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mud season at last-help

Posted by jennybog zone 5 (My Page) on
Sat, Apr 4, 09 at 20:40

Well mud season in Maine is in full swing.Everything here is muddy. I was hoping for some advice. I would like to get a wood chipper and make a path to the barn. Also we have dirt floors in the barn and the parts that arnt covered with stall mats can get pretty muddy.Out in my corral i would also like to put some so the mini donkey dont go shoulder deep. Sorry this is long. What do you think? Thanks

Follow-Up Postings:

RE: mud season at last-help

do u have a lot of wood 2 chip?

RE: mud season at last-help

I put leaves in my chicken yard and that helped a lot.Also husband put wood chips on the path.Would they get in the hooves of the animals?Posy Pet

RE: mud season at last-help

Yes we have ton of pine trees. We live in the pine tree state. LOL It wouldnt get in there hooves as much as everyone says it will make a mess. We have to come up with a solution for paths. Cheap! and workable Thanks Jenny-Living a DREAM one day at a time.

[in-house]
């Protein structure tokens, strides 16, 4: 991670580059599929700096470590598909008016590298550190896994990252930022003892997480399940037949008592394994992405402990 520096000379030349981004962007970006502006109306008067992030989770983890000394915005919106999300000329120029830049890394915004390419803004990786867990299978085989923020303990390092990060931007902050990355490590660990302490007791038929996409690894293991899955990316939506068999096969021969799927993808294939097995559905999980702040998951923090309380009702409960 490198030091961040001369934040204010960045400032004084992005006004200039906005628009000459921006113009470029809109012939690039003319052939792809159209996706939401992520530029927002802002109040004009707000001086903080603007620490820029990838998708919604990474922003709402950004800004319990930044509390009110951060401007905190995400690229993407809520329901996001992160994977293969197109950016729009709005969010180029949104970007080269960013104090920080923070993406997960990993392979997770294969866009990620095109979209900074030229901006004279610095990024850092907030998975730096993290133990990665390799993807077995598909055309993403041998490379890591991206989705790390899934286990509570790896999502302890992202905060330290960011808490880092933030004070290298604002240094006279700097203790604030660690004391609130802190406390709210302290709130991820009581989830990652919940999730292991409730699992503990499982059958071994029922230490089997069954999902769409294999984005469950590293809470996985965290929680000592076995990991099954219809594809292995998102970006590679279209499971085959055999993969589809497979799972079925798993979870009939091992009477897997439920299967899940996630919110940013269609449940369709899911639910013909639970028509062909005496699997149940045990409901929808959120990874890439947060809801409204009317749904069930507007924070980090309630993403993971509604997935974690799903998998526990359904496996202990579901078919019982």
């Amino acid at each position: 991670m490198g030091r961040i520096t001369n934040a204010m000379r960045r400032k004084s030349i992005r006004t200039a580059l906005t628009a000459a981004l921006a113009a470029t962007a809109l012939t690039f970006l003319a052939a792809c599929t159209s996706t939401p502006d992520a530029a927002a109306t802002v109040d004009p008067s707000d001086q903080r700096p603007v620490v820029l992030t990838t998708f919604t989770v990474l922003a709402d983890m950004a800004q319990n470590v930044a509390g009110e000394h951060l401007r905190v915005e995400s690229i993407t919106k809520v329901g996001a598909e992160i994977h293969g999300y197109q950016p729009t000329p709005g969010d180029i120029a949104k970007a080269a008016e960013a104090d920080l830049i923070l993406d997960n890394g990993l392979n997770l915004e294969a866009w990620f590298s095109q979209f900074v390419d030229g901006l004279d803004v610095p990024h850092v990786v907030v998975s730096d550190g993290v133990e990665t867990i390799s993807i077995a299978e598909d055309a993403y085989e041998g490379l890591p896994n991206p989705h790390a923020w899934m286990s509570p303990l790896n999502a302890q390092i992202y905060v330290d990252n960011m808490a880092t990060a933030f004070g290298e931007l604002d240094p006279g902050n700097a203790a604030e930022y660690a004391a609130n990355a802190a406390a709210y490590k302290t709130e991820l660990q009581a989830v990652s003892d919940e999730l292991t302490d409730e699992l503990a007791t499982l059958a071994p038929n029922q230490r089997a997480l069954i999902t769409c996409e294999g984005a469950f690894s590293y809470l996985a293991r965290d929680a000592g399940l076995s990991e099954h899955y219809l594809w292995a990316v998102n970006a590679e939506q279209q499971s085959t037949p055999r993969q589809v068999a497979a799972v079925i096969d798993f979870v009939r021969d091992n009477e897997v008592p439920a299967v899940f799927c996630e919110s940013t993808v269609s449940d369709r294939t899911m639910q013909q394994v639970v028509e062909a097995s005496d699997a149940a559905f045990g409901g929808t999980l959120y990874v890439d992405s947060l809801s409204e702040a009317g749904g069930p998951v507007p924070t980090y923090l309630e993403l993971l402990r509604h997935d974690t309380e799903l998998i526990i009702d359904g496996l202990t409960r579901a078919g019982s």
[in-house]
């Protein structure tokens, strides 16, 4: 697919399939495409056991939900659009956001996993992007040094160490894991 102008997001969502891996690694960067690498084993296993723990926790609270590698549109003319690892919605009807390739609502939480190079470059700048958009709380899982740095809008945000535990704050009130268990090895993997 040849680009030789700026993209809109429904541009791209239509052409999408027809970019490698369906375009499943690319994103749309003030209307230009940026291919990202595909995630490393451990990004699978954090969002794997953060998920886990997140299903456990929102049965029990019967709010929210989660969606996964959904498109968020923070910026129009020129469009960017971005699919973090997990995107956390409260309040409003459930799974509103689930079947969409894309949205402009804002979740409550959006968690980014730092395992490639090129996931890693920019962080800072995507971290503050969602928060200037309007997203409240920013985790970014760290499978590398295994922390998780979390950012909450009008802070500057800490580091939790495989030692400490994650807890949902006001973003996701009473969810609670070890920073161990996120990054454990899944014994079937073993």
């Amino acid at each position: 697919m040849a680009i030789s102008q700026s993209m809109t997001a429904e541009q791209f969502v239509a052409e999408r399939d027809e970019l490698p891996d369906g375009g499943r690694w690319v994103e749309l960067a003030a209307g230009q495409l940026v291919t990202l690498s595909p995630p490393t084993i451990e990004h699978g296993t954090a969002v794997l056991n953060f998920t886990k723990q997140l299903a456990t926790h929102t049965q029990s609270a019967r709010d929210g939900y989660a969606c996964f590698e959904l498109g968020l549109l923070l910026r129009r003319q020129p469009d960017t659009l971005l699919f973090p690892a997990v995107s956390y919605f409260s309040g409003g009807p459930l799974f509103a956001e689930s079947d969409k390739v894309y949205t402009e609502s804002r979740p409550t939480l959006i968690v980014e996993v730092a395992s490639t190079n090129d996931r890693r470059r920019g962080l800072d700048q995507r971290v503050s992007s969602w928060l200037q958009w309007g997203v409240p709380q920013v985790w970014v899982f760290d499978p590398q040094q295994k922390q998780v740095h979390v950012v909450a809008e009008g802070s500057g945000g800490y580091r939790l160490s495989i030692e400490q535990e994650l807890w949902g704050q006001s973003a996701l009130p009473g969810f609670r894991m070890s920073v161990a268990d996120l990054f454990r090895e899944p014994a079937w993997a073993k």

RE: mud season at last-help

Chips might work for short term, but they also are trying to break down to the basic fiber. So with water added, they are composting as they lay. They actually make the situation worse in the long run, keeping the mud going, losing your firm base of dirt.

Do you have any extra stall mats, you could put on some chips, to use for short term dry spot?

Not sure what machines you have, or could rent. We get a Bobcat type, scrape off the muddy dirt of barnyard or paddock and pile it up. Get down to firm dirt for animals to stand on. Some folks say a wood edging maybe with 2"x10" around a 12ft x 12ft or 12ft x 36ft area. Size depends on how many animals, then fill the inside with crushed stone, for a standing location that dries quickly, does not get muddy. They keep the poop picked up, so stone doesn't get turned into muck and quit draining.

I use the piled up dirt as fill in garden beds, washouts, all over. Horses might play on it, but dirt comes in handy for many uses. Once piled up, dirt seems to dry well, doesn't stay a mucky mess.

The chip spreading in paddocks and barnyards just does not seem to work well. Area gets very slippery when wet not frozen, stays mucky and deep, like spreading barn manure in the mud. Might seem OK in the frozen times, but really delays ground getting solid in the long run. Constant breakdown of the organic material, chips and manure.

Chips can work on paths, just not great in barnyards or mud holes on the farm. You have to start with solid dirt, put down a good gravel base to keep solid footing. And scrape and replace the base, every few years. Using the geotextile fabrics under gravel base, helps prevent base disappearing into muck with use.

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